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How organic companies are affected by the Ukraine war - and how they are helping

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A field of yellow flowers and the blue sky.
A lot of cereals are imported from Ukraine. Due to the war, it is hard to obtain raw materials from there.

For more than three weeks, Russia has been waging war against Ukraine - and so far there is no end in sight. In addition to the extensive economic policy sanctions imposed by Western countries against Russia, more and more companies have curbed or completely suspended their economic activities in or with Russia since the invasion began on February 24. Among them are major food manufacturers such as Danone, Nestlé, Coca-Cola and chocolate maker Lindt.

At the end of last week, German grocery retailers Lidl and Kaufland announced they were removing products made in Russia from their ranges. Earlier, Rewe announced the delisting of Russian goods in all Rewe and Penny stores. So did Netto. Aldi removed Russian liquor from its shelves.

Weleda stops deliveries to Moscow

Organic brands are also reacting to the situation. Natural cosmetics manufacturer Weleda has stopped deliveries to its Russian branch in Moscow, suspended all marketing activities in Russia and closed its online store there. "Weleda condemns the belligerent act of the Russian regime and wants to work towards an end of the war with this step," the company informs.

Frozen food manufacturer Followfood also halted operations at its fish factory around 1,000 kilometers northwest of Moscow in solidarity with Ukraine, Handelsblatt reported. Meanwhile, cooking oil producer Bio Planète and natural cosmetics company Laverana suspended goods deliveries to Russia for the time being. "We have not made any deliveries to Russia since the start of the Ukraine war," Laverana announced.

Organic raw materials from Ukraine are hard to come by

Very few producers that interviewed export their products to Russia or Ukraine. And for those who do, and currently do without, this has noticeable, but not serious consequences. At Sodasan, for example, the volume of sales in the two countries last year was about five percent; "the economic consequences are therefore not insignificant, but nevertheless manageable," says Kerstin Stromberg. The Russian business accounts for the same share of sales at Followfood.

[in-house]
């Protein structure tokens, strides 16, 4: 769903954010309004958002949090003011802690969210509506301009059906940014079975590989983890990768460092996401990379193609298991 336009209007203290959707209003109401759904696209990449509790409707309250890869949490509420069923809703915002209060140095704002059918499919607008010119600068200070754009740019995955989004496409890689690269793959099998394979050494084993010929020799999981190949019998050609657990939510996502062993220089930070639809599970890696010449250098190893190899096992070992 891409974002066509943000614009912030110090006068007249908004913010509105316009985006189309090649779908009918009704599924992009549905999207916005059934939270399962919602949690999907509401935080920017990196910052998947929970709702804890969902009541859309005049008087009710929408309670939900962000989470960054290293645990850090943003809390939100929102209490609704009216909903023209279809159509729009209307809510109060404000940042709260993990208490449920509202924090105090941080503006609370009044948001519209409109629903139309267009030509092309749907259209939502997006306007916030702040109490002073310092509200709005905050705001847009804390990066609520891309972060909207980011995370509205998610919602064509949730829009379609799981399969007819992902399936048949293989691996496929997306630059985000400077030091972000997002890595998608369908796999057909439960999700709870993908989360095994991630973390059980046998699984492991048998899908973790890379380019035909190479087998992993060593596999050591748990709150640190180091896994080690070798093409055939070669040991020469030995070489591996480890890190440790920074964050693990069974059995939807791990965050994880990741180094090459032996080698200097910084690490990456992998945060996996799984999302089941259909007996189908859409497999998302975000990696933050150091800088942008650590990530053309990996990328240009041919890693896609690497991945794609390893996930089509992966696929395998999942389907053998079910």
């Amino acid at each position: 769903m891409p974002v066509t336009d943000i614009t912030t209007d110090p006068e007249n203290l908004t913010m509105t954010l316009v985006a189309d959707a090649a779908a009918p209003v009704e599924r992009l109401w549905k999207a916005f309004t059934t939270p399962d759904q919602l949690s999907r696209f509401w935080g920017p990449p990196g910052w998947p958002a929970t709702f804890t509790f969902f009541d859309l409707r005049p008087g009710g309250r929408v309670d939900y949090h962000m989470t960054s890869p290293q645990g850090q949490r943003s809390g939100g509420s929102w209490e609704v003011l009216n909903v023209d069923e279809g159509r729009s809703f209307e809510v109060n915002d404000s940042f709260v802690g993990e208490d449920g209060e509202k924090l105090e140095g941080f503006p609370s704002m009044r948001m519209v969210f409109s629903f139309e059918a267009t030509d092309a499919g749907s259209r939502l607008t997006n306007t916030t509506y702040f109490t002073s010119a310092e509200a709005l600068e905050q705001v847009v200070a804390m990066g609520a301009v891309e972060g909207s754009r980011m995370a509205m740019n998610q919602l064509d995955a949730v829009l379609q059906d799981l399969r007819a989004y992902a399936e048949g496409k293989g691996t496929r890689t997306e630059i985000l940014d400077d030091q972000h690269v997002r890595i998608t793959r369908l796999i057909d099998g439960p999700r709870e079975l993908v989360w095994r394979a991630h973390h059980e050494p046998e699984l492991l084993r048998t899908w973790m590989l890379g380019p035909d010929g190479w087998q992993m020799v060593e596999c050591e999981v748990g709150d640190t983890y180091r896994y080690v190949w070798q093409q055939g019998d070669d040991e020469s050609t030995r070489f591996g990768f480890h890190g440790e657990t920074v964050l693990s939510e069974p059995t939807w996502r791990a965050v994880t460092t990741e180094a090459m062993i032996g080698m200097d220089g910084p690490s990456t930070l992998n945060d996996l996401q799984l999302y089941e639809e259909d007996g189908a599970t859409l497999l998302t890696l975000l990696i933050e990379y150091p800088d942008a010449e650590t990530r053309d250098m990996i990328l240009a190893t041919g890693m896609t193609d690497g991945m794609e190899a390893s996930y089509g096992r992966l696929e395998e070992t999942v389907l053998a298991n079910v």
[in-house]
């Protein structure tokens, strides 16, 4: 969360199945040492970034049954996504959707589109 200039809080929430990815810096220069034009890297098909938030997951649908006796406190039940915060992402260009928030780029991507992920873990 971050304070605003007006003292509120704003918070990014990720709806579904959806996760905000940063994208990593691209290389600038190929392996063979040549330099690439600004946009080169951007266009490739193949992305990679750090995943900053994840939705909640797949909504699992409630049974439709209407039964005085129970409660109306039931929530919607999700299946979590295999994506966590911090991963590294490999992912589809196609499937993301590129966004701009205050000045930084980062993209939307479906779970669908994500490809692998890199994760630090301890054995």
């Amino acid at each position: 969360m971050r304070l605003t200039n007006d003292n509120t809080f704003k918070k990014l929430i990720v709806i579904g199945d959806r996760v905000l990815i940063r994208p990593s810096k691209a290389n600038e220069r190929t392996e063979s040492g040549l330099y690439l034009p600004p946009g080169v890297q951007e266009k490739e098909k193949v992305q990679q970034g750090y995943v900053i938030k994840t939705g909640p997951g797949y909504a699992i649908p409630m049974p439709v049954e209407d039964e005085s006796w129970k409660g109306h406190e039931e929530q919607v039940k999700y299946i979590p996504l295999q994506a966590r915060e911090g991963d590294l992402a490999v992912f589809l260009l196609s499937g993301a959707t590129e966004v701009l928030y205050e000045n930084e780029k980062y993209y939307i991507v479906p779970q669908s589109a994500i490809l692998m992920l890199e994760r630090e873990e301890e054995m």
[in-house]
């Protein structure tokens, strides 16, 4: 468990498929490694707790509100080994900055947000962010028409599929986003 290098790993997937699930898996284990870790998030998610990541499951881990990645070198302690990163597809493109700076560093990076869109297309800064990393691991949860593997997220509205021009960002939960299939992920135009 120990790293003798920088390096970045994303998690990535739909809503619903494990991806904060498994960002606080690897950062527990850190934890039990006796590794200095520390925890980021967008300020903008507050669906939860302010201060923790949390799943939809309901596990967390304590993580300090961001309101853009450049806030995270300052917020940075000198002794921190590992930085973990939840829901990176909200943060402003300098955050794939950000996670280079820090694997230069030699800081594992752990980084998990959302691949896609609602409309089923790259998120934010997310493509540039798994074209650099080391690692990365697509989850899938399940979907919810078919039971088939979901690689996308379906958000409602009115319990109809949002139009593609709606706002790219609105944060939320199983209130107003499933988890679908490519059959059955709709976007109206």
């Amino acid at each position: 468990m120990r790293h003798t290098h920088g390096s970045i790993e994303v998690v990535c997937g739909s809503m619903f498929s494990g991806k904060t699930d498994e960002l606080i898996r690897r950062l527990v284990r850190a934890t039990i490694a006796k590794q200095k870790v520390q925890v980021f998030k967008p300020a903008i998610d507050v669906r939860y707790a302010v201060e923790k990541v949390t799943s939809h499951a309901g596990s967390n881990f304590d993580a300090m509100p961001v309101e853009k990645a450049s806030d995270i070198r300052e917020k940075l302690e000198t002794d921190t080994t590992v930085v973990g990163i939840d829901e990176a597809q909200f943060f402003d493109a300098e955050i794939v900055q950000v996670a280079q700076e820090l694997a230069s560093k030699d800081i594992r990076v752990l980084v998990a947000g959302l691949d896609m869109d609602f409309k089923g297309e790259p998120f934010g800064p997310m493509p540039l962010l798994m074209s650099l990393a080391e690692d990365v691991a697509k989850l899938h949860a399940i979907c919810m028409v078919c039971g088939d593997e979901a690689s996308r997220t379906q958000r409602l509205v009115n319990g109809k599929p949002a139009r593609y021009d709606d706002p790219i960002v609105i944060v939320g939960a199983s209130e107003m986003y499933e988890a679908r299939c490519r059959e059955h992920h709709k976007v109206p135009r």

It's a similar picture at Weleda: in 2020, sales in Russia (8.2 million Euros in sales) and Ukraine (1.8 million Euros in sales) accounted for just over two percent of the natural cosmetics manufacturer's total business. In addition to its Russian site, Weleda also operates a base in Ukraine. The salaries for employees there will continue to be paid for the time being, Tobias Jakob, Global Communications at Weleda, announced upon request. Followfood is also continuing to pay its employees for the time being, writes Handelsblatt.

The import of raw materials is suffering more than the export of goods, especially from Ukraine, where the supply of its own population has absolute priority. According to the German Federal Ministry of Food and Agriculture (BMEL), in 2019 the country was the second largest supplier of organically produced agricultural products to the European Union in terms of volume. "These are mainly cereals, oilseeds and oil press cake," BMEL writes in its May 2021 "Ukraine Country Report".

How organic companies are helping people in and from Ukraine

To help the millions of people on the ground and on the run, natural food and natural goods manufacturers are getting involved in a variety of ways.

From the Hanover region, trucks from the freight forwarder Köster & Hapke brought 35.000 care products from Laverana to the central warehouse of the charitable donation platform Innatura in Cologne. "It is important to us to be able to help quickly and unbureaucratically in such a dramatic situation. Innatura is through an international network in a position to immediately arrange the required donations in kind to registered institutions and can thus send relief supplies to where they are currently most urgently needed," shares Laverana shareholder Claudia Haase. Another 3,000 products from the natural cosmetics manufacturer went to a refugee camp in Poland.

Weleda donated 100,000 Euros to various aid organizations, "largely in the form of money, but also partly in the form of Weleda products," the company informs.

Bars, milk alternatives, cookies and muesli  more than 160 pallets of goods have been brought by Allos Hof-Manufaktur to Ukraine via Poland, informs Managing Director Eicke Mehlhop. "Our colleagues from the Netherlands are sending us another 15 pallets of food for being transported to Ukraine," says Mehlhop. 20 pallets of vegetable broth from the Allos brand Little Lunch were delivered to people in need via the Ministry of Agriculture.

Rapunzel provided pallets of chocolate for an aid transport to western Ukraine. Ökofrost supported the Ukraine-Hilfe Berlin association with monetary donations and is currently in contact with the Berliner Tafel, which helps with the initial supply of refugees.


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